The preoperational stage is a stage of Piaget's cognitive theory of development that is characterised by children developing egocentric skills.

Therefore, the participants were at the ideal age for Hughes to test Piaget's theory.

Hughes policeman doll study procedure

Hughes carefully ensured that children could easily relate to and understand his study. Instead of the many different parts of the previously mentioned three mountains study, there were just three major components to the policeman doll study. These were a doll representing a young boy and two policeman dolls, and they were to be placed around a set of intersecting lines.

The intersecting lines represented walls to see if children could identify if the doll were in sight of the policemen.

Hughes placed just one policeman doll at first, putting it in different places around the walls. The children were then asked to place the doll in a way that would 'hide' it from the sight of the policeman doll.

Unlike what was found in Piaget's three mountains experiment, the children in this experiment experienced little difficulty with this task, suggesting that Hughes' experiment was indeed accounting for gaps in the design of the three mountains study.

This first step acted as a 'trial' to help children understand what they were required to do for the study and for Hughes' to ensure that the participants had correctly understood the task.

When a study measures what it intends to, it is known to have high internal validity.

After the trial, a second policeman doll was brought into the study. Unlike the introductory step with the singular doll, this required the children to consider the viewpoints of three different subjects: the boy doll and the two policeman dolls. With this added challenge, the children were once again asked to hide the boy, but this time from both policemen.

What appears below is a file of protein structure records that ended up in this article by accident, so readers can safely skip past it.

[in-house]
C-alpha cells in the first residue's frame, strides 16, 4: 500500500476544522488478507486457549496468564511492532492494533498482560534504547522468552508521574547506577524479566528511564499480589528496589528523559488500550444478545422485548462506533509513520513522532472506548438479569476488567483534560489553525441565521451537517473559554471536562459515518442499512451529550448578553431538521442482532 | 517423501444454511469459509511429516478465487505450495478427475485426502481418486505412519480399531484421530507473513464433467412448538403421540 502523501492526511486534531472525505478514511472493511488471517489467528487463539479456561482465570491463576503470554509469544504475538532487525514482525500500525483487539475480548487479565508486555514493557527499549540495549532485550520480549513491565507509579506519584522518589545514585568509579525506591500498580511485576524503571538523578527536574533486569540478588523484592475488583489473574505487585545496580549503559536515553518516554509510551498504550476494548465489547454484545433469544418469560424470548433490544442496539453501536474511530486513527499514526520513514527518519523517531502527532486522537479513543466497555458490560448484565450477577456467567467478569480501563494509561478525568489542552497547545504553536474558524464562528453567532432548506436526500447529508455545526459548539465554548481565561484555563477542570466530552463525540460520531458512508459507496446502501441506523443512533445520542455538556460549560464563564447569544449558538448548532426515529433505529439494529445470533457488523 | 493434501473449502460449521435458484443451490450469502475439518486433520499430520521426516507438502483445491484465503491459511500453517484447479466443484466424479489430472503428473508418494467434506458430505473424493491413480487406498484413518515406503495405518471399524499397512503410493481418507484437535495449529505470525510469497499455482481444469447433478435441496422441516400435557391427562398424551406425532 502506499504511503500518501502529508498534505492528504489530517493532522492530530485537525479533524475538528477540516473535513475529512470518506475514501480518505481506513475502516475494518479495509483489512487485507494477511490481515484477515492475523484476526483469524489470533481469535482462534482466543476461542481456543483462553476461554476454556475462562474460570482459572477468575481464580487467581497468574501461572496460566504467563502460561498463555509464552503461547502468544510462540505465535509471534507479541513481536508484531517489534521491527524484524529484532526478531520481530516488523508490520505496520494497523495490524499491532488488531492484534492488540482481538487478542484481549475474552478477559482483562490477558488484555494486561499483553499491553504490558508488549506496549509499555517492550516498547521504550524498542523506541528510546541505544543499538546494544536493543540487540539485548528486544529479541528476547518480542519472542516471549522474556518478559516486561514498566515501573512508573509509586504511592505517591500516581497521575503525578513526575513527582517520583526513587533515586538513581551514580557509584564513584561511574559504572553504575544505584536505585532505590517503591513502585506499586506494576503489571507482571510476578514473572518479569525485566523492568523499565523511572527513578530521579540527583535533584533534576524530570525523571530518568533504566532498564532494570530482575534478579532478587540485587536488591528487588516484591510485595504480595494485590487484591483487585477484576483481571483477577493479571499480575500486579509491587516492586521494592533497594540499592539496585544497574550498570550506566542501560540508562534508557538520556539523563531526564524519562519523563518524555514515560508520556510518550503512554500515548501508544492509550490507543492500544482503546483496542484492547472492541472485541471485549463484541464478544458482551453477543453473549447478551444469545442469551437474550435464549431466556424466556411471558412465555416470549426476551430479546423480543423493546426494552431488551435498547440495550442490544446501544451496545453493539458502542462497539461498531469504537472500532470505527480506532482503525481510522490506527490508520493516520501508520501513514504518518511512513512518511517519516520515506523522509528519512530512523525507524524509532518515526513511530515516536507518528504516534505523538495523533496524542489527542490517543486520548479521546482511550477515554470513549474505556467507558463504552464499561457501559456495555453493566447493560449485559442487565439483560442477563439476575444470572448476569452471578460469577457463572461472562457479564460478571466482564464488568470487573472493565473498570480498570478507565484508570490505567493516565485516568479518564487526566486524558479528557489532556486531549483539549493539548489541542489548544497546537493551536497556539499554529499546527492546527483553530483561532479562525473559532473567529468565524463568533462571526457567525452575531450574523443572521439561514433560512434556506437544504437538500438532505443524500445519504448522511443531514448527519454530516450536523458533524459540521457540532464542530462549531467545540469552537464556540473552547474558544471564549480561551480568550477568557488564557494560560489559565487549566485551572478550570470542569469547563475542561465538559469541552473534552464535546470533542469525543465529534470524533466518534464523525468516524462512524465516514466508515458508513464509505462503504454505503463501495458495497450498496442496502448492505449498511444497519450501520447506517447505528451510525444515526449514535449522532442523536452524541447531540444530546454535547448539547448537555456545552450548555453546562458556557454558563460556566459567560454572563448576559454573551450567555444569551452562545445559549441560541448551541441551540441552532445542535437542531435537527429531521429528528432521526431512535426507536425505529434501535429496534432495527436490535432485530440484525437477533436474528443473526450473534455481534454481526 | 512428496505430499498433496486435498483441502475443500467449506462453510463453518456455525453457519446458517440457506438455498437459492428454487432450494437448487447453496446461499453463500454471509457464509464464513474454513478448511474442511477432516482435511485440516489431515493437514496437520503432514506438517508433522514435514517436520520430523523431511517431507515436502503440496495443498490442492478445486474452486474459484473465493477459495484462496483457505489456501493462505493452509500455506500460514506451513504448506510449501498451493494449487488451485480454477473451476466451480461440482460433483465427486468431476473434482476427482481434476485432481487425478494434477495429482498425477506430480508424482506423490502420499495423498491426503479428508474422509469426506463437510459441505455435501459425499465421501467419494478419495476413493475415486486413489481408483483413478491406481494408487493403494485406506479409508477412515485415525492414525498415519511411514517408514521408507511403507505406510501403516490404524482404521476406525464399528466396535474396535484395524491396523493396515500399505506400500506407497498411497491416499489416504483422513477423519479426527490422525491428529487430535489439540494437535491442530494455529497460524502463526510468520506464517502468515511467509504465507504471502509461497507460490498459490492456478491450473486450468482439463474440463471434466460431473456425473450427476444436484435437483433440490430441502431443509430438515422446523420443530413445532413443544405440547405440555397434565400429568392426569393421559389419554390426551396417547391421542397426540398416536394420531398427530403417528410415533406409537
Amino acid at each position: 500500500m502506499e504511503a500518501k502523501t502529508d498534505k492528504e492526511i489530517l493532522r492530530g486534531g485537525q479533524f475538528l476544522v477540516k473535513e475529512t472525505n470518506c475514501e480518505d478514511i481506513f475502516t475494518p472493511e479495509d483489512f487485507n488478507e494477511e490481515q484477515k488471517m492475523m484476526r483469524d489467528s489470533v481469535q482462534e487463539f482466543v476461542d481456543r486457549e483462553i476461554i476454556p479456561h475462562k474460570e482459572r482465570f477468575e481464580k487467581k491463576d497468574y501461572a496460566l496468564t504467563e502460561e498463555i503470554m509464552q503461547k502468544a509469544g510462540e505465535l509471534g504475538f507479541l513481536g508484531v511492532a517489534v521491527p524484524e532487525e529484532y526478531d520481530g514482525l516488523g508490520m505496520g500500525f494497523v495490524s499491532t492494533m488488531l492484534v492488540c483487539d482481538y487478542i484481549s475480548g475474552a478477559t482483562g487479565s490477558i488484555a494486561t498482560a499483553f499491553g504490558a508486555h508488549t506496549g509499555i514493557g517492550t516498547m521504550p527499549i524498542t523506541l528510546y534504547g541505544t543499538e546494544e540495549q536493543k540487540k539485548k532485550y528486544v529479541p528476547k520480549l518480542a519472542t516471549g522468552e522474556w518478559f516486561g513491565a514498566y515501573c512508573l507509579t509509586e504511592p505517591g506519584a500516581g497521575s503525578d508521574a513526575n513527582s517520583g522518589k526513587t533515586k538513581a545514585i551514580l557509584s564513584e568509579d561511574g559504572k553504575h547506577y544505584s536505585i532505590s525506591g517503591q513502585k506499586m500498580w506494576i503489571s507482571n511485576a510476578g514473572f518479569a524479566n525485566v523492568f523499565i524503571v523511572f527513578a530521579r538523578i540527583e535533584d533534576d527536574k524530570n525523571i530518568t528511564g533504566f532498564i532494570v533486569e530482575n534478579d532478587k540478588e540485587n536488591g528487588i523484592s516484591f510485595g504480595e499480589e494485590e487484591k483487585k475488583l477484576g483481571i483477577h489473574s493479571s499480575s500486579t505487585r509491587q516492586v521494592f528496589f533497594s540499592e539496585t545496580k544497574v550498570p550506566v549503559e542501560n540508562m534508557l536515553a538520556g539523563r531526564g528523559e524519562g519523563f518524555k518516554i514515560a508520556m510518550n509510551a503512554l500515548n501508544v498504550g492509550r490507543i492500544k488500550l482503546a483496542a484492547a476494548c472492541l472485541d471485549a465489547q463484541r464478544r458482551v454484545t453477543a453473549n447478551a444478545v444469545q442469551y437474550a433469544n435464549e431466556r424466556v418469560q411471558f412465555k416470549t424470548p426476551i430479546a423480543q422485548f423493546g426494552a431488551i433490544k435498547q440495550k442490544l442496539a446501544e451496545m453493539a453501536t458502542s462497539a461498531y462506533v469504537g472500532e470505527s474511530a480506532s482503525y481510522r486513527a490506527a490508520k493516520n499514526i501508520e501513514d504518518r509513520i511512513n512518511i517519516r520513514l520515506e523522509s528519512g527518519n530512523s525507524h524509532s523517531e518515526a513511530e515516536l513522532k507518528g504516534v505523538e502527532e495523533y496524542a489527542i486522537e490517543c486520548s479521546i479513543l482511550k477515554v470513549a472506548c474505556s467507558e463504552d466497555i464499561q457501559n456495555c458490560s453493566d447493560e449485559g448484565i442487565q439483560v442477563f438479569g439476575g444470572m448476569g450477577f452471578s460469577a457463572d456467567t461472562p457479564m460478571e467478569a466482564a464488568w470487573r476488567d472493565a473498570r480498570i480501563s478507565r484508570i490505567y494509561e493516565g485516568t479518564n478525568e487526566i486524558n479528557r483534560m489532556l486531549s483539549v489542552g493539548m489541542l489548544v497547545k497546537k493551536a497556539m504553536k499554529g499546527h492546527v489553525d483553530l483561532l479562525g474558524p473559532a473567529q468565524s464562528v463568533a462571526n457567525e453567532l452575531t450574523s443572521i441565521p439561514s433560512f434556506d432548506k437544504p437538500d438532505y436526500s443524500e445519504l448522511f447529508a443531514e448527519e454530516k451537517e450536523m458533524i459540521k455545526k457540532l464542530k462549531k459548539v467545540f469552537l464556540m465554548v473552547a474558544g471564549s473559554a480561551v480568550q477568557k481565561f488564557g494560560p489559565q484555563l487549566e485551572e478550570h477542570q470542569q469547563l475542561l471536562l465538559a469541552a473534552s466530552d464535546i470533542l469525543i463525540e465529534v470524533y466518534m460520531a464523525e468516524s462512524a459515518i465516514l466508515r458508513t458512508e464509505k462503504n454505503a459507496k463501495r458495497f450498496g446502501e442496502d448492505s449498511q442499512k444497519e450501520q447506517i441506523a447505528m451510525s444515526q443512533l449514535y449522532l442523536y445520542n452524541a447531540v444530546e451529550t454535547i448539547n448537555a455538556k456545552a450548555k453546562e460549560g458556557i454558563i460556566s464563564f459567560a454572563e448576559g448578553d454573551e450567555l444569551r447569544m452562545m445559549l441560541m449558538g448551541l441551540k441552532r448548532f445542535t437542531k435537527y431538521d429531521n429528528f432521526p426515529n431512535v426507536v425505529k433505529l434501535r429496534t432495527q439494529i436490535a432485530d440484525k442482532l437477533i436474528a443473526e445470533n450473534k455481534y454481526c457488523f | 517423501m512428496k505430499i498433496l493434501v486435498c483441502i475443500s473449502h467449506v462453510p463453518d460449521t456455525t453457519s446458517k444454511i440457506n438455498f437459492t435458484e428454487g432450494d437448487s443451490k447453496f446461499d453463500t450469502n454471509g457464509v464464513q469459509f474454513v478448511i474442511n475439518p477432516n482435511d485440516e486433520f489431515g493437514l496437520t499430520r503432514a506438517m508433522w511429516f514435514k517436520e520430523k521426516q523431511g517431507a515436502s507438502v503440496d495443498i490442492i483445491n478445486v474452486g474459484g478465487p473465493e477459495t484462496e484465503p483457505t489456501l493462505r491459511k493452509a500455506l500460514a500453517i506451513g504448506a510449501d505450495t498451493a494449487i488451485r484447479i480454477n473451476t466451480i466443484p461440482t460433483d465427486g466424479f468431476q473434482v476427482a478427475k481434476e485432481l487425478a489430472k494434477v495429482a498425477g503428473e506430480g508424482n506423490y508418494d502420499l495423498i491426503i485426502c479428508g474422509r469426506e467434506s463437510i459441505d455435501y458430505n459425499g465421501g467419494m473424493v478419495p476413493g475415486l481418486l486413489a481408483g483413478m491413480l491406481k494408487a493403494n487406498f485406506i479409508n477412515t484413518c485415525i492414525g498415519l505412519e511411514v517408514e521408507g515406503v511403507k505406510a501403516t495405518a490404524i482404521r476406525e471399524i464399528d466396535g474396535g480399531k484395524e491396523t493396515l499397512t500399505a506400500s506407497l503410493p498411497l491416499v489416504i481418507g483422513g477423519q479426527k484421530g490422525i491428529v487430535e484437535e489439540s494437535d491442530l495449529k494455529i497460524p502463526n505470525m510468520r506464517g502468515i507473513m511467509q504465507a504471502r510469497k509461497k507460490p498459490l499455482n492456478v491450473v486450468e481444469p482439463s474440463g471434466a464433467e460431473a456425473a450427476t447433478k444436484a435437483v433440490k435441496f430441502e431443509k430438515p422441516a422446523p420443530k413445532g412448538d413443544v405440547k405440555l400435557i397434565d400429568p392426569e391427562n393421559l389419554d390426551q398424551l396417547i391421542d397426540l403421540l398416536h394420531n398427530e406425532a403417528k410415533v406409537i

Hughes' 'policeman doll' study, two figurines playing hide-and-seek, StudySmarterHughes' applied the children's game hide-and-seek to the task used in his study to measure egocentrism, flaticon.com/free-icon

Policeman doll study results

Unlike Piaget's three mountains task, the children in Hughes' experiment were easily capable of hiding the boy from the policeman from the age of about four onwards. The four-year-olds were able to successfully hide the boy from the policemen 90% of the time.

The children were so successful at the task, in fact, that measures were even taken to make the test more difficult. Attempts to make the task more difficult included adding an extra policeman doll for a total of three and adding more walls. However, this had no significant effect on the children's ability to hide the boy doll.

Policeman doll study conclusion

Hughes concluded that the results he gathered demonstrated that children over the age of four years old do not demonstrate nearly as much egocentric thought as was previously assumed and found by studies such as the three mountains task. The children in this task were clearly able to take multiple viewpoints into account, which was not established by Piaget.

The results of this task tell us that Piaget's test may have been reductive and didn't take into account factors such as children's ability to understand the task When testing egocentric thinking. Hughes' argument that the three mountains task was simply too complicated for young children is supported by the results of his study.

Hughes policeman doll study Strength & weakness

Hughes' study is a valuable response to Piaget's work, but no study is perfect. Let's analyse its strengths and weaknesses.

Strengths

  • Hughes used an experimental design, which allowed him to have high levels of control over the experiment and its variables. This means that his results are reliable and could easily be reproduced by anyone following the same method.